Guardians of the Galaxy
Be honest, when you hear that a third-tier comic-book property was being directed for Marvel by the guy previously best known as a Troma screenwriter, did you think it would end up being 2014's highest-grossing film? James Gunn has done the unthinkable, giving us one of the best movies of the year (comic book or otherwise), eliciting star-making turns from the likes of Chris Pratt and Dave Bautista (!), and even developing a convincing character arc for a CGI raccoon. GotG takes us all back to a time when movies afforded audiences the opportunity to lose themselves in another world without embarrassment. We are Groot.
How many directors are there whose every new movie is occasion for fanfare (and not the kind you get from wiseass movie critics sharpening their blades, à la Michael Bay)? However many there are, Paul Thomas Anderson is at the top of the list. Departing here from the sprawl of There Will Be Blood and the intensity of The Master, PTA (as his friends call him) sucks us into the '70s with his adaptation of Thomas Pynchon's shambling mystery. Anchored by Joaquin Phoenix as an affable stoner PI and Josh Brolin's psychotically closeted detective, Inherent Vice proves once again how ahead of the pack Anderson is and how vital his films are.
It might be difficult for those who didn't grow up in the 1980s to understand my generation's fetishization of that decade's action movies. Yes, they could be jingoistic, misogynist, blood-drenched and latently homosexual (often all at the same time), but you could rarely argue that they weren't fun. Keanu Reeves is an unlikely resuscitator of the genre, considering he mostly missed out on the era (Point Break, while certainly '80s in spirit, was released in 1991). John Wick eschews the brooding aesthetic of so many recent action movies and dishes out a film that's as unassuming in its ambitions as it is enjoyable to watch.
Roger Ebert represented the apex of a career in film criticism, all but unattainable now in an era when the number of people able to make a living watching and subsequently writing or talking about movies can almost be counted on two thumbs. He was the most (hell, the only) recognizable movie critic for so many of us as well as one of the most valued voices in the industry. Interviewing a wide range of subjects from across Ebert's life and career, director Steve James (Hoop Dreams) gives a fitting sendoff to a man loved by many, hated by more than a few, but respected by all.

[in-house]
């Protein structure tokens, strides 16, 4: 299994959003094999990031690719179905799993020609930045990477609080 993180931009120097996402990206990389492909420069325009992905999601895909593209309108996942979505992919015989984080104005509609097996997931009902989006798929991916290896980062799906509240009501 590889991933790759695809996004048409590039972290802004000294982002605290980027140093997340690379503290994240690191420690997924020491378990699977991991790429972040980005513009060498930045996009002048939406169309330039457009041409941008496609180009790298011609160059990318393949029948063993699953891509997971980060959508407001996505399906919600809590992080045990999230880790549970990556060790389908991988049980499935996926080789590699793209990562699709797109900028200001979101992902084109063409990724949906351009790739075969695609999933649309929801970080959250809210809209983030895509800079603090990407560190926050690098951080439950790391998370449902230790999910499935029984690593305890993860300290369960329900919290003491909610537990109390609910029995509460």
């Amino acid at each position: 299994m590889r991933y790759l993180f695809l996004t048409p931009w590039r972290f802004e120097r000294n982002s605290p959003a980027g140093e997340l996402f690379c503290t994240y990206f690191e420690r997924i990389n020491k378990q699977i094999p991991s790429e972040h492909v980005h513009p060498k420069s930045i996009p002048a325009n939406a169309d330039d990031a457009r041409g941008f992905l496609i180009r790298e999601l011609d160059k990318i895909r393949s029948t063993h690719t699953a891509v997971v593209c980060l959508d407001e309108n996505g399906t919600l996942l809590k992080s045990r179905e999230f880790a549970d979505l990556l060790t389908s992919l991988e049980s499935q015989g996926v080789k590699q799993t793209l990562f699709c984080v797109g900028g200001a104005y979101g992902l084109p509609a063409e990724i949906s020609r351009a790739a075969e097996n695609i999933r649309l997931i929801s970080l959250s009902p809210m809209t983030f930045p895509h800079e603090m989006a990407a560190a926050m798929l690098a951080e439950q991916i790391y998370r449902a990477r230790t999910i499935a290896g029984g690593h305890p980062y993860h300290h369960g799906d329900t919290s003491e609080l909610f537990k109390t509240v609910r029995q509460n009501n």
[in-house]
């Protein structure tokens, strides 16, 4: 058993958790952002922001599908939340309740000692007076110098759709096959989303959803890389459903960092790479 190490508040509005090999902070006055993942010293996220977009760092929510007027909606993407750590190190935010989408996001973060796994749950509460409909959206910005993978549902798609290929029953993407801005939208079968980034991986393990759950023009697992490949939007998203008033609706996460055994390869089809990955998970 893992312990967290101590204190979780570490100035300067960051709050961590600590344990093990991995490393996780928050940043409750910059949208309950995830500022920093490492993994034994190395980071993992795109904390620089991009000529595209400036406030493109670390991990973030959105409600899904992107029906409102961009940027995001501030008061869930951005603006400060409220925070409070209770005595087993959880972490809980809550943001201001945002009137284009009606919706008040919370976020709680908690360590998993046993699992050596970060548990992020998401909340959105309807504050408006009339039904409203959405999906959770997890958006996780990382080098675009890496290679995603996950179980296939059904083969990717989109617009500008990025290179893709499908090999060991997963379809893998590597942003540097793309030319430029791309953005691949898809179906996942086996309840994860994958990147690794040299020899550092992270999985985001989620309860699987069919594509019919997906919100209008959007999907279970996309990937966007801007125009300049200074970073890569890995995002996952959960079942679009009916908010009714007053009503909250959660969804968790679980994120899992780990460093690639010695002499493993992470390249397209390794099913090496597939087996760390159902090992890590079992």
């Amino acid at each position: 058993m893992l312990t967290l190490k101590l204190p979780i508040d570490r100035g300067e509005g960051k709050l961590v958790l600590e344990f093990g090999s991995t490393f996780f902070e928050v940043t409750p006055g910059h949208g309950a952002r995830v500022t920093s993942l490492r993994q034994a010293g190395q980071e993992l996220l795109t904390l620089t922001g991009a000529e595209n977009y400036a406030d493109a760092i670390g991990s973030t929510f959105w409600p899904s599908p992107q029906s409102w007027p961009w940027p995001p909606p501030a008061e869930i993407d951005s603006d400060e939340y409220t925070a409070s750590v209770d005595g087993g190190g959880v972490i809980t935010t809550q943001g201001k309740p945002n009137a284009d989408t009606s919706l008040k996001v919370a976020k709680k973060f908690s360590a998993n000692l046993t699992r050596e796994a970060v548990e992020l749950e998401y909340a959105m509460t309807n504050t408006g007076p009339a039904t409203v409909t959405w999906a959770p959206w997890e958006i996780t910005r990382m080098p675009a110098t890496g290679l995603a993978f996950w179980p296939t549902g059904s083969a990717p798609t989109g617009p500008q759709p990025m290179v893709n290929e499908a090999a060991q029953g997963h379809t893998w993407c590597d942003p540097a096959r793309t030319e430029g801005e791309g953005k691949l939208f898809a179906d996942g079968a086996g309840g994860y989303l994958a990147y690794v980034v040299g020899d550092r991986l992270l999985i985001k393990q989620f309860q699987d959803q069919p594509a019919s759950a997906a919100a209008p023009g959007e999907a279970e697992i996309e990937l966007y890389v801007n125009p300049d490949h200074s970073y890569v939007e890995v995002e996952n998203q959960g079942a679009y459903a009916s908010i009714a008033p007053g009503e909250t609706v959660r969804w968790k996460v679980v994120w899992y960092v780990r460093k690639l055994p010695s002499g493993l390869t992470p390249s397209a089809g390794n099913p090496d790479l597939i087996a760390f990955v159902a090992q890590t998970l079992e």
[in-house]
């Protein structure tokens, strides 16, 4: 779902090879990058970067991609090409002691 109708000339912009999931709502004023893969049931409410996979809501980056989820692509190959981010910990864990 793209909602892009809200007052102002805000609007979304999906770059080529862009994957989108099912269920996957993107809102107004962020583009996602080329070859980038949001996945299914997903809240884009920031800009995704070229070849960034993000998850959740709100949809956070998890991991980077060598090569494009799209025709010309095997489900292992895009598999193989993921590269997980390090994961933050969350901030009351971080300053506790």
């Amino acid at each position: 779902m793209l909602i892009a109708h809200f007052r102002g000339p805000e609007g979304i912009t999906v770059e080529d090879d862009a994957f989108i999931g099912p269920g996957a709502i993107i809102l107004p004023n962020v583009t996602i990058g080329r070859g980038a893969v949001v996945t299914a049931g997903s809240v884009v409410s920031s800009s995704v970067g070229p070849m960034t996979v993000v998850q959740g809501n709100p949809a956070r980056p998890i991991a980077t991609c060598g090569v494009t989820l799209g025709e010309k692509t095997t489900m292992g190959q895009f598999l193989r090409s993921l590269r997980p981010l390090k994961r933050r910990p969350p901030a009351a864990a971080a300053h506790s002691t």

I'm trying to imagine the meeting in which writer/director Steve Knight pitched a movie about Tom Hardy making phone calls from a car for almost 90 minutes. The character he plays, Ivan Locke, is a successful construction manager and family man who's now paying the price for a fateful mistake. That Hardy, splendid in a second movie this year (see also The Drop), conveys so much remorse, intensity and sorrow without ever leaving his car seat makes me wonder when we can finally recognize him as one of the finest actors of this generation.
I suppose Lou Bloom technically qualifies as part of the Horatio Alger myth, since going from petty theft to freelance camera work elevates one from rags to...if not "riches," then at least some money and notoriety. Is Alger's meritocracy still applicable today, if in fact it ever was? What writer/director Dan Gilroy seems to be telling us is: The tables have turned, and "honesty and thrift" are less marketable in the 21st-century economic landscape than ruthlessness and cynicism. Anchored by Jake Gyllenhaal's disturbing performance, Nightcrawler isn't just an indictment of the media; it's a sobering reflection of America as a whole.